The pseudonymous artist Lutz Bacher died of a heart attack in New York City on May 14. Her conceptual work, known for defying categorization, encompassed photography, sound art, sculpture, video, and appropriation art, much of it exploring sexuality, power, and violence through politically charged juxtapositions of text and image.
News of Bacher’s passing was confirmed by the artist’s galleries, Greene Naftali in New York and Galerie Buchholz in Berlin, Cologne, and New York. “The impact and influence of her life and work is immeasurable,” Greene Naftali director Martha Fleming-Ives told artnet News. Her work is in the collections of the Metropolitan Museum of Art in New York, the Art Institute of Chicago, the San Francisco Museum of Modern Art, and the Walker Art Center in Minneapolis, among many other institutions.
Bacher kept her real name a secret, and the only photograph of the artist that appears to be available online, on the webpage for her 2018 solo show at the Fondation d’entreprise Galeries Lafayette in Paris, obscures her face.
The details of Bacher’s biography also remain a mystery, despite a career that spans more than 40 years. According to New York’s Museum of Modern Art, the artist was born in 1952. But a 2008 work, Bingo (Or the Year I Was Born), calls that into question by presenting a bingo card with numbers that light up at random. (Wikipedia lists her birth year as 1943.)
Bacher moved to Berkeley, California, in the 1970s and called the Bay Area home for decades before relocating to New York sometime after 2013.
The artist was similarly evasive about her work, once releasing a recipe for butterscotch pudding in lieu of a press release for a 2008 exhibition at Ratio 3 in San Francisco—almost certainly delicious, but not particularly illuminating in terms of understanding the art. In 2012, Bacher published a book titled Do You Love Me?, based on extensive interviews with artists, curators, and others who knew her and whom she asked to describe her.
“[Bacher’s] approach has been constantly to shape-shift, deny her authorial signature, disperse like smoke,” wrote Martin Herbert in Art Review in 2015. “Recognizing the cult of personality that clings to artists, she’s made herself a personality in absentia, à la Warhol and Duchamp.… Recognizing up front that viewers never get a full picture, always inject their biases into whatever they see, Bacher doesn’t even try to present one; she offers something explicitly speckled with holes and gaps to occupy.”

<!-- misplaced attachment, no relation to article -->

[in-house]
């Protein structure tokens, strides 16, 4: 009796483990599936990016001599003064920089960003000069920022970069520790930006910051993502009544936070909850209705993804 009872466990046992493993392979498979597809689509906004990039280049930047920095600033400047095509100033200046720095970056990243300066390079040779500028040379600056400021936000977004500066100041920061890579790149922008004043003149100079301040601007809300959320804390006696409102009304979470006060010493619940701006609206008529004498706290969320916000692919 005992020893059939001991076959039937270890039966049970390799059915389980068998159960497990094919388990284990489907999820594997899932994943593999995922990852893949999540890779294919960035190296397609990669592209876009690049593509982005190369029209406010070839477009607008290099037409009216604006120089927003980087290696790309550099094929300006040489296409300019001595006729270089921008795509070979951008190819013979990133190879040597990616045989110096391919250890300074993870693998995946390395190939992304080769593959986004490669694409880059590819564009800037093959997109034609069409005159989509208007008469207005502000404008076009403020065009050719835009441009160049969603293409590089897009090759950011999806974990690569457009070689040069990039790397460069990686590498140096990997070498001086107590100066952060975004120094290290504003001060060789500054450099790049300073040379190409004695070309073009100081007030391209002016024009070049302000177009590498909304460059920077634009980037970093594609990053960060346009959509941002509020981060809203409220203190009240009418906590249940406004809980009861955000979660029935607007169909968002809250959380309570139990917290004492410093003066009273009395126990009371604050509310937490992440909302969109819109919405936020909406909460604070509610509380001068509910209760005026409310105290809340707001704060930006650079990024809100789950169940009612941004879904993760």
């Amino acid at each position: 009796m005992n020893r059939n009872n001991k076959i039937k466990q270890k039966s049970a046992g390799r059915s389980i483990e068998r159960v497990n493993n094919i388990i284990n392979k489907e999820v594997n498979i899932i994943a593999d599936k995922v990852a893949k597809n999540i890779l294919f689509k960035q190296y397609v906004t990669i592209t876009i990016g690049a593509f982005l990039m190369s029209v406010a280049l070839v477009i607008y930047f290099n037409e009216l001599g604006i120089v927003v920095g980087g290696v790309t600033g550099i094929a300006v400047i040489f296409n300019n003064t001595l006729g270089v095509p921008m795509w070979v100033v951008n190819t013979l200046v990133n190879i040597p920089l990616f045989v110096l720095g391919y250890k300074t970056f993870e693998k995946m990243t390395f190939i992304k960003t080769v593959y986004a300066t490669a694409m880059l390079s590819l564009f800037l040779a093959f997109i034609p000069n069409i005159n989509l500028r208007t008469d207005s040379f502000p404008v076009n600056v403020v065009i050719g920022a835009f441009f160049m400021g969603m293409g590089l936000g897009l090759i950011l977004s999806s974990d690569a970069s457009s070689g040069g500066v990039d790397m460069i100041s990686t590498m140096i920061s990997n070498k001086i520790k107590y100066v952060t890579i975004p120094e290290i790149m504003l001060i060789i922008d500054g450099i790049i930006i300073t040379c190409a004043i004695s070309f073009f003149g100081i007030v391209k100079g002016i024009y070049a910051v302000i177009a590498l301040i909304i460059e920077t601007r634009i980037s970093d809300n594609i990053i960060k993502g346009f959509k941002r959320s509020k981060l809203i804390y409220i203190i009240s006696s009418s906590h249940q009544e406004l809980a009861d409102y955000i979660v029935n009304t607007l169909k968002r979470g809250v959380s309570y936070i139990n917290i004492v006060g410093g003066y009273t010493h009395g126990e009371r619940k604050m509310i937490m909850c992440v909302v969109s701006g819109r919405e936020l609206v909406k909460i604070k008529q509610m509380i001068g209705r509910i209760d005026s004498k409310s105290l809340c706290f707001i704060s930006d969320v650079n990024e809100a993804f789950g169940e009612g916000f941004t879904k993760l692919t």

Often humorous and pointed, Bacher’s work includes her 1986 series “Sex With Strangers,” which featured enlarged photocopies of pornographic images, and “Jokers” (1985-87), which overlays off-color comments atop blown-up photos of celebrities and politicians, most of whom are white men.
Over the years, Bacher’s New York gallery representation included Pat Hearn Gallery, Colin de Land’s American Fine Arts, Taxter and Spengemann, and Alex Zachary Peter Currie.
When Hearn, who died in 2000, was diagnosed with liver cancer, Bacher set up a surveillance camera in the gallery, capturing 1,200 hours of footage of the last years of the dealer’s life. The result was a 40-minute video, Closed Circuit.
Bacher was the recipient of an Anonymous Was a Woman grant in 2002, and was included in the 2012 Whitney Biennial, where her piece Baseballs 2 (2011) dumped hundreds of baseballs onto the museum’s fourth floor. A similarly show-stopping work, Magic Mountain (2015), filled a gallery with a massive pile of gray foam spikes in the “Greater New York” exhibition at MoMA PS1 in Queens in 2015. The museum had previously hosted Bacher’s first museum survey, “MY SECRET LIFE,” in 2009.
The artist’s last one-person gallery show, “Open the Kimono,” was in Cologne at Galerie Buchholz last fall. It featured Bacher’s recent series “Swingers,” in which she rephotographed personal ads from the back pages of vintage adult magazines, a precursor to today’s online dating.
“One always treads uncertain territory with Lutz Bacher, who has made a habit of elusiveness,” wrote Faye Hirsch in Art in America in 2015. “Yet suddenly her avoidance strategy feels like an effective defense against an art world in which understanding can be so easily monetized as PR or collecting points.”
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